CLOAKED IN eye-glazing bureaucratic jargon, Ballot Measure 2 has flown low enough on the radar screens to avoid detection from voters thus far. But if the voter initiative passes, say concerned legislators and environmentalists, it threatens to short-circuit the entire legislative process in Oregon.

Demurely titled "Administrative Rules Repeal," Measure 2 promises to expose every law under the Oregon sky to unparalleled tinkering by special interest groups, according to opponents of Measure 2. "Let's say you're a polluter and you don't like the new law that restricts you from polluting," explained Randy Tucker, spokesperson for progressive land-use organization, 1000 Friends of Oregon. "Instead of obeying the law," he continued, "it's easier to get rid of the rule."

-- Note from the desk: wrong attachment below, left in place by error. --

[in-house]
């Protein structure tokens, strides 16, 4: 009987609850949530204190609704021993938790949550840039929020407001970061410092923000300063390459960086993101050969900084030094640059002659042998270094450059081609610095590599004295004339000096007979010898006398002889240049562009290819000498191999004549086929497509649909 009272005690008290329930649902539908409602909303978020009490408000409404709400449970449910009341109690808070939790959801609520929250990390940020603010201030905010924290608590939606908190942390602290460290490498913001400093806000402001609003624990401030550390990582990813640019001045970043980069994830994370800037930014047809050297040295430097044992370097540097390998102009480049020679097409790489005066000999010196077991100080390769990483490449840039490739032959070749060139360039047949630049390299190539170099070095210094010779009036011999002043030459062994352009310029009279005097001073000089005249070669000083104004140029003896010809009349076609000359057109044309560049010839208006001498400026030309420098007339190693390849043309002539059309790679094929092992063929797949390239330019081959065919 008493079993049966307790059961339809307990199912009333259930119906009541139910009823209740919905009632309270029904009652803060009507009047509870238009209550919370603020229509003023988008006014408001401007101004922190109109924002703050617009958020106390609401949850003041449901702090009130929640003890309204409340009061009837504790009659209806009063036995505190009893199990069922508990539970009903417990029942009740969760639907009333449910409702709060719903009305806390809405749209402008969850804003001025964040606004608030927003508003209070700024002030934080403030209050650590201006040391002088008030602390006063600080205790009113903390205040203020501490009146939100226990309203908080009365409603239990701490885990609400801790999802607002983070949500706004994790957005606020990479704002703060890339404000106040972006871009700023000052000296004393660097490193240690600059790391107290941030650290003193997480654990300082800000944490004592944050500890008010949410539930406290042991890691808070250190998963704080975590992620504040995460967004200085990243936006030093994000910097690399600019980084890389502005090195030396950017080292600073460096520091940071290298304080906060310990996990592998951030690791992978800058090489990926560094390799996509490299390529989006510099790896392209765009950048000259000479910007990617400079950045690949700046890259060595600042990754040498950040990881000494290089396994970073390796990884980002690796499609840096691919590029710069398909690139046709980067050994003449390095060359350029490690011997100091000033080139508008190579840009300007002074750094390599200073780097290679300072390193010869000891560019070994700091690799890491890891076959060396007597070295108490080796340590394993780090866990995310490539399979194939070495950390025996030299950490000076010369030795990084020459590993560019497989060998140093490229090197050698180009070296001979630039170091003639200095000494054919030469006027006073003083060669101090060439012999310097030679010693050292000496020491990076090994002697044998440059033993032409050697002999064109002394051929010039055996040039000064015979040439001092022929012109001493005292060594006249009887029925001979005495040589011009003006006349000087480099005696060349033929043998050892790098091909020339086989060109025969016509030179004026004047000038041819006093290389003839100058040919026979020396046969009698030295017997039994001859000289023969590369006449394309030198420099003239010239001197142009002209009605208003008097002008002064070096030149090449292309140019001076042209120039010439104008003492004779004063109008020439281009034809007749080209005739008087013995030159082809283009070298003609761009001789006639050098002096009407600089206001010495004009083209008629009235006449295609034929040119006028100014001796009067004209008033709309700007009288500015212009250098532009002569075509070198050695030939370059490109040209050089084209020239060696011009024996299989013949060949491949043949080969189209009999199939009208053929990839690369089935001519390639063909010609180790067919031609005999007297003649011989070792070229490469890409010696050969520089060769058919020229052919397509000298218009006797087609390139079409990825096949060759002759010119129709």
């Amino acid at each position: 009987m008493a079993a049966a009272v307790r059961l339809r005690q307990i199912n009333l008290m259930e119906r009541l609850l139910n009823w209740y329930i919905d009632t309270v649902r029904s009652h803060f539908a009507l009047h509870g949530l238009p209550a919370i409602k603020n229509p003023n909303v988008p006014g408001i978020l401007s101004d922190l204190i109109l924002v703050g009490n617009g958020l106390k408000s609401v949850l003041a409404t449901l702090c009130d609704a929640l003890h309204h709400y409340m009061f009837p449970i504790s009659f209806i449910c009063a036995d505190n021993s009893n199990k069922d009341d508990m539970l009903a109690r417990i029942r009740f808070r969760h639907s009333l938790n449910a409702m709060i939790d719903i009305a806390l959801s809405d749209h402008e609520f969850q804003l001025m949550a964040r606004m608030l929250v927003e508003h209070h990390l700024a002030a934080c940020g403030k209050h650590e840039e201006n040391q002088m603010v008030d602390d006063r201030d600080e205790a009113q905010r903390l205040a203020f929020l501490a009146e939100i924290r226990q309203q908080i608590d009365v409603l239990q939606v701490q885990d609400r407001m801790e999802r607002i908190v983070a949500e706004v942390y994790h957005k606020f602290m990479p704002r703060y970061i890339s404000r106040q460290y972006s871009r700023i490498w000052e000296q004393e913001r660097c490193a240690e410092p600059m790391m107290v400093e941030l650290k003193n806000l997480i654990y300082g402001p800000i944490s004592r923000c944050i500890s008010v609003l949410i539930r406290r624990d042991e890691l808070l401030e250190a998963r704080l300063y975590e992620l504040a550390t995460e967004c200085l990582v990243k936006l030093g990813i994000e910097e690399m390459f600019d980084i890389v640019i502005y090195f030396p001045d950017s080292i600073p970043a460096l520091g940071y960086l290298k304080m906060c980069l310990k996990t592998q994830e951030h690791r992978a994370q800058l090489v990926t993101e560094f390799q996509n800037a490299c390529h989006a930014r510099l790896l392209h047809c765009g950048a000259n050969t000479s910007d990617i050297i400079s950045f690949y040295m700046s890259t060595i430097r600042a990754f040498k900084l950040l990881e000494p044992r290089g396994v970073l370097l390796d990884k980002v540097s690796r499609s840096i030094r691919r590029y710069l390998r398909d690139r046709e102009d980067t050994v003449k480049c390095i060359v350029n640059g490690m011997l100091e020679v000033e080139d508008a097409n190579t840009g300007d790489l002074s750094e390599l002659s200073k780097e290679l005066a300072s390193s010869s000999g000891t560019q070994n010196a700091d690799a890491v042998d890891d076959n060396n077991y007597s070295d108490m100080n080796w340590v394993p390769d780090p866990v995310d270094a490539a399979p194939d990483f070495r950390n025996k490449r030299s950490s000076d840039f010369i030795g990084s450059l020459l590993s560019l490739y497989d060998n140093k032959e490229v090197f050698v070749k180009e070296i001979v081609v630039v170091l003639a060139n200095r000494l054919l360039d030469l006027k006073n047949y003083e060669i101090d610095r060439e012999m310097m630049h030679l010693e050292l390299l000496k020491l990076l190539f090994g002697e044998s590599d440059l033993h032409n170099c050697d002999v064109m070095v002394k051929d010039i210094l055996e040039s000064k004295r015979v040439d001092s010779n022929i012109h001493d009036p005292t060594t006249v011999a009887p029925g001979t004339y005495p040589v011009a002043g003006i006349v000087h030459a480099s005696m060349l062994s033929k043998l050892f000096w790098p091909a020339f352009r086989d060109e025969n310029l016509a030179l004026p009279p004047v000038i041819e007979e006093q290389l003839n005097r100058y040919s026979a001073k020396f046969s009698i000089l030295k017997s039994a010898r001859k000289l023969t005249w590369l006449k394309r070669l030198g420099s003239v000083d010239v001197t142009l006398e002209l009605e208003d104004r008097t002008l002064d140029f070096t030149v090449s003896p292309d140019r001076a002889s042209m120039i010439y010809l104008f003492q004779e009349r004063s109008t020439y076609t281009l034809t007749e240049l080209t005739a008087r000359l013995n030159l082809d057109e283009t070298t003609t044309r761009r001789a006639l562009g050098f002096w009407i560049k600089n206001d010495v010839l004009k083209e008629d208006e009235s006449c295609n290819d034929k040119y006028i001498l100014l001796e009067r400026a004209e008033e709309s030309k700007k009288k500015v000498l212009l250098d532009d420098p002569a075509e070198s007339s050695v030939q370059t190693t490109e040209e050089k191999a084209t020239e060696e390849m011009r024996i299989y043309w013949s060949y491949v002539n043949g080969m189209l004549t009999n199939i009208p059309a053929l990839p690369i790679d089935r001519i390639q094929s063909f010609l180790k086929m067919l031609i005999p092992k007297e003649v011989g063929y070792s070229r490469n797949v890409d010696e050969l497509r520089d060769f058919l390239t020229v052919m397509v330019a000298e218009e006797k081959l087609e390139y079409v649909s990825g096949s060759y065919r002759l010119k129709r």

Sponsored by Oregonians in Action, Measure 2 has set its sights on the administrative rules that detail the implementation of a wide spectrum of laws, from abortion to land use. While the state legislature designs the broad protocols for various laws, administrative bodies such as the Land Use Board of Appeals turn these laws into reality. By defining the precise terms of laws, like what qualifies as protected wetland or what is an allowable emission by an industry of a certain toxin, these rules are where the legislative rubber hits the road.

But Measure 2 would amend the state's constitution so that any agitated citizen, simply by collecting 10,000 signatures, could demand that the legislature review a rule. The sponsors of the bill, Oregonians in Action, claim that such access to administrative rules allows more input into the exact terms of the law. Even though the sponsors of Measure 2 insist that the initiative is a debate over legislative process, opponents have lined up along partisan lines.